In conclusion CDM Differently has been developed as a collaboration between senior RIBA and ICE designers and practitioners, Paul Bussey and Tony Putsman, working within their professional design communities, on live projects who have long established health and safety expertise, experience, training and resulting from considerable HSE and industrywide collaboration. CDM Differently is a common sense, intuitive and collaborative process at the heart of CDM integration on architectural projects, and can be practically carried out by architectural designers with sufficient SKE or with the additional PD training offered by the RIBA.
Contributor: Paul is a Principal Designer Lead for AHMN and sits on both the RIBA and CIC Health and Safety Committees.
Director of Sustainability
BRE Global Ltd
The Chancellor of the Exchequer, Philip Hammond, will present his first Autumn Statement to Parliament next month. This is a golden opportunity for the government to set the tone for its relationship with British business, by pulling out all the stops to support investment, infrastructure improvements, and business confidence. But what are we likely to hear?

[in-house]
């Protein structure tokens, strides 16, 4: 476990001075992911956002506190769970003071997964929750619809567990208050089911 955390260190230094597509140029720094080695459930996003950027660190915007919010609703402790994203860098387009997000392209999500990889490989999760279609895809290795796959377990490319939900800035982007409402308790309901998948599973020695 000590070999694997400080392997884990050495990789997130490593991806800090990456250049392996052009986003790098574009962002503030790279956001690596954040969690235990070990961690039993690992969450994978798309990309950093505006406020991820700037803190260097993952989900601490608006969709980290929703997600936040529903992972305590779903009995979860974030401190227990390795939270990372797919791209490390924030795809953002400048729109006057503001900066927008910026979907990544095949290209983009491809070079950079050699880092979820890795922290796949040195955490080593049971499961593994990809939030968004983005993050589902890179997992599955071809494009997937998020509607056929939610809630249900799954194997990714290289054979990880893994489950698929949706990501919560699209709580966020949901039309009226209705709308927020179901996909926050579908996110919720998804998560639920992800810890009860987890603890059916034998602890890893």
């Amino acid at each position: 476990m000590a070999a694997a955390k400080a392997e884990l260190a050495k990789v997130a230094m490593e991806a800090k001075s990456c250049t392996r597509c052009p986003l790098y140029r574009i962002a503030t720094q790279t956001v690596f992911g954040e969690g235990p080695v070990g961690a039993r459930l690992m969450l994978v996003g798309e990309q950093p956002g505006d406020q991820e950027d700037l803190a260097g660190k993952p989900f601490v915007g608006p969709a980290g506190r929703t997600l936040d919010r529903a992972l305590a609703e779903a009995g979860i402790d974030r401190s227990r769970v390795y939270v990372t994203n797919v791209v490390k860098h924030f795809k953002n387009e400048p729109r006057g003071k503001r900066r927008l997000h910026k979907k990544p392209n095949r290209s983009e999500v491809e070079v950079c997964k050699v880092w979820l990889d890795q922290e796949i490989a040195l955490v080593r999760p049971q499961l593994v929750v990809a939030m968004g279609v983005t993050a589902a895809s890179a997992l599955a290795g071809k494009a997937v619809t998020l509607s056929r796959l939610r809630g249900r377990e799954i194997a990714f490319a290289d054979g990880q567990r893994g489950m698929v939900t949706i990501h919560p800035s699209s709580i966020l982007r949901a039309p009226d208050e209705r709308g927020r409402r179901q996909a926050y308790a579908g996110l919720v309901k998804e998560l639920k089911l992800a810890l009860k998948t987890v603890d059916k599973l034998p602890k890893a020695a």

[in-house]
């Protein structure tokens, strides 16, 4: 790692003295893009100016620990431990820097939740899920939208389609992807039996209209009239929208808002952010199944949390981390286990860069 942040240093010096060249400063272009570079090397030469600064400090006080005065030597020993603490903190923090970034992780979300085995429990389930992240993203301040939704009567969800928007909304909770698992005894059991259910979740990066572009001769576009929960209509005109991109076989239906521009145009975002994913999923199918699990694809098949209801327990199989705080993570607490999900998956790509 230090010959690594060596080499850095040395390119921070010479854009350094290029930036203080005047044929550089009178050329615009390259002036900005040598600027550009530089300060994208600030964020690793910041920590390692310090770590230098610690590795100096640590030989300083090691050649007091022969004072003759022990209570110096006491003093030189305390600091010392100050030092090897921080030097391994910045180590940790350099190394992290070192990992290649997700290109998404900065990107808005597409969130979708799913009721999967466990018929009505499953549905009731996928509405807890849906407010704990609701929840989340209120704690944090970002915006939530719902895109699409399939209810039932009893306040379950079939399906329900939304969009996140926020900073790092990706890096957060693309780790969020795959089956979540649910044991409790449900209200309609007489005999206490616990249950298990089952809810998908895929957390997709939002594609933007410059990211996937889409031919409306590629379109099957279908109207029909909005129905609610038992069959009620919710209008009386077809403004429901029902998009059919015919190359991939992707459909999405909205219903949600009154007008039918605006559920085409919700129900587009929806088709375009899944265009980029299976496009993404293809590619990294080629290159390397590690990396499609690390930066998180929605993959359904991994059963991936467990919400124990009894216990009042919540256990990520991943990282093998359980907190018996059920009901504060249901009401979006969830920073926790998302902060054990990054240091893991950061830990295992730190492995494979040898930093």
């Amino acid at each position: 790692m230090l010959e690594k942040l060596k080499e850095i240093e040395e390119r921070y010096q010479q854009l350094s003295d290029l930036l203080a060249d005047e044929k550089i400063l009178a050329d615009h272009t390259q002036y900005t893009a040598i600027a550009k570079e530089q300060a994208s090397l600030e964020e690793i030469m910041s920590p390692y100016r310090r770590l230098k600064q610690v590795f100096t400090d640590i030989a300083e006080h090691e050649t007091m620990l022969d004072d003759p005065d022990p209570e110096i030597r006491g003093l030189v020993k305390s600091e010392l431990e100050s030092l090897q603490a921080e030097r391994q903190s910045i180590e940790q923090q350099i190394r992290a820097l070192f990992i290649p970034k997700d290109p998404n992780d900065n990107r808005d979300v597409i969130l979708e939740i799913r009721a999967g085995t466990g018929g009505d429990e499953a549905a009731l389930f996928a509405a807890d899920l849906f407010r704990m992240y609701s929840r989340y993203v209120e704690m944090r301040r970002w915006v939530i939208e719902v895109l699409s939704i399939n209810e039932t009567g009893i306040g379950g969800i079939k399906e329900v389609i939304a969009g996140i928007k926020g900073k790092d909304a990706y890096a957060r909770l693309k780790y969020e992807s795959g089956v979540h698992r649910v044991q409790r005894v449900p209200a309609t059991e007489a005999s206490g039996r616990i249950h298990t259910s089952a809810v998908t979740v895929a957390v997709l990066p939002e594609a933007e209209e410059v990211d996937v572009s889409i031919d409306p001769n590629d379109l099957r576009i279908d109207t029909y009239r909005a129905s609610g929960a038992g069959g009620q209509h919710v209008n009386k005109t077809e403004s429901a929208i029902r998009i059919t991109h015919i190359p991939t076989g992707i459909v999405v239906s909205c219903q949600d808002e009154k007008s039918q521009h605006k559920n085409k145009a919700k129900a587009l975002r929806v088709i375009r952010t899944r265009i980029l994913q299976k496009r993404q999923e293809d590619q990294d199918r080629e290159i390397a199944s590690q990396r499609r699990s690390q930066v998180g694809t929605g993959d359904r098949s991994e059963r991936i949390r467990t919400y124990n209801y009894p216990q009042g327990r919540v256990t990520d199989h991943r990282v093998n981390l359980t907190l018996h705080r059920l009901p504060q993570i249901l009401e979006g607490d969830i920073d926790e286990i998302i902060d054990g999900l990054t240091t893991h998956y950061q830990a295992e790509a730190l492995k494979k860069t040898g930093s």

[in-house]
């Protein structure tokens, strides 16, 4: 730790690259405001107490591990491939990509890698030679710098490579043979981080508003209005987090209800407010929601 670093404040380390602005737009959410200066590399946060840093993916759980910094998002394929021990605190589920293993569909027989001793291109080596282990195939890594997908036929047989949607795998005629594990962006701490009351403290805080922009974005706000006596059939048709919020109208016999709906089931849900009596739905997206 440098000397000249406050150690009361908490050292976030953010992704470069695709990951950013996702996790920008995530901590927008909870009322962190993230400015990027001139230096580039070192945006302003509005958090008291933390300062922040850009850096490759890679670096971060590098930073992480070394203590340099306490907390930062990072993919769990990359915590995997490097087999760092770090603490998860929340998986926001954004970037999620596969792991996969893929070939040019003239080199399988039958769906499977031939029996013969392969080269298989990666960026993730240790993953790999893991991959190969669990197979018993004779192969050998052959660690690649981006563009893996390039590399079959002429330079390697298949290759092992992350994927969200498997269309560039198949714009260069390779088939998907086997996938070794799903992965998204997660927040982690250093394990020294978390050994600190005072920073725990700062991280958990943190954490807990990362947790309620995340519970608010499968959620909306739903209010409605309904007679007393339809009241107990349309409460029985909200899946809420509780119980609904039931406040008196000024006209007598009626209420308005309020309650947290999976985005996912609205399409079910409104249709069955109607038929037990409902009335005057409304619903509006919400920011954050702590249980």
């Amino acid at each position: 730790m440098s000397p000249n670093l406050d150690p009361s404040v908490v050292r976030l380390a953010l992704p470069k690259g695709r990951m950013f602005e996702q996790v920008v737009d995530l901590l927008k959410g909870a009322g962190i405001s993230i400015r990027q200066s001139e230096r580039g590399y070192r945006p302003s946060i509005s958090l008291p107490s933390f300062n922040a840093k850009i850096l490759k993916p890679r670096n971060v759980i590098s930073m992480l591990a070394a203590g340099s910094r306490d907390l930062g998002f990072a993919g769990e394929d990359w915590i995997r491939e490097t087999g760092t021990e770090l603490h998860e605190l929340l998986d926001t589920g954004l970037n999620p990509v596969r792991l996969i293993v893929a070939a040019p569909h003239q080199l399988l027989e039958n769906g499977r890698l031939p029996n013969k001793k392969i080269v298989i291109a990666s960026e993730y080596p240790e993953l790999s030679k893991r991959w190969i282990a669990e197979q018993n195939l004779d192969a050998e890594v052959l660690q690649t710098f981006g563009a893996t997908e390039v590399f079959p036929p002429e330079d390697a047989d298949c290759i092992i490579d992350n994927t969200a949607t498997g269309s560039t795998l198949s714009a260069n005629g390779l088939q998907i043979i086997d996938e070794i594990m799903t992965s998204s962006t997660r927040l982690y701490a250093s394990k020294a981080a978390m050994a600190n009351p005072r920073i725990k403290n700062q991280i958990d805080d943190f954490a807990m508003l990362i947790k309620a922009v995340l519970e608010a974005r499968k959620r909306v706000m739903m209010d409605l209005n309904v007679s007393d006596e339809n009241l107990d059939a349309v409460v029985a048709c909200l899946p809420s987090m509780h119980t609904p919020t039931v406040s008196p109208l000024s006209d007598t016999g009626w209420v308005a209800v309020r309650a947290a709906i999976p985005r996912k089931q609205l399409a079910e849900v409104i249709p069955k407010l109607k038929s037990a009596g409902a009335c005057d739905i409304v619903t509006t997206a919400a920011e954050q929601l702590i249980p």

Based on the latest forecasts from the Office for Budget Responsibility for the economy and public finances, the Autumn statement will be an important glimpse to understand the direction that the Government is taking particularly for the construction industry. Announced on the 23rd November, it will be Mr Hammond’s first statement as the newly appointed Chancellor of the Exchequer. So the question is what can we expect from him?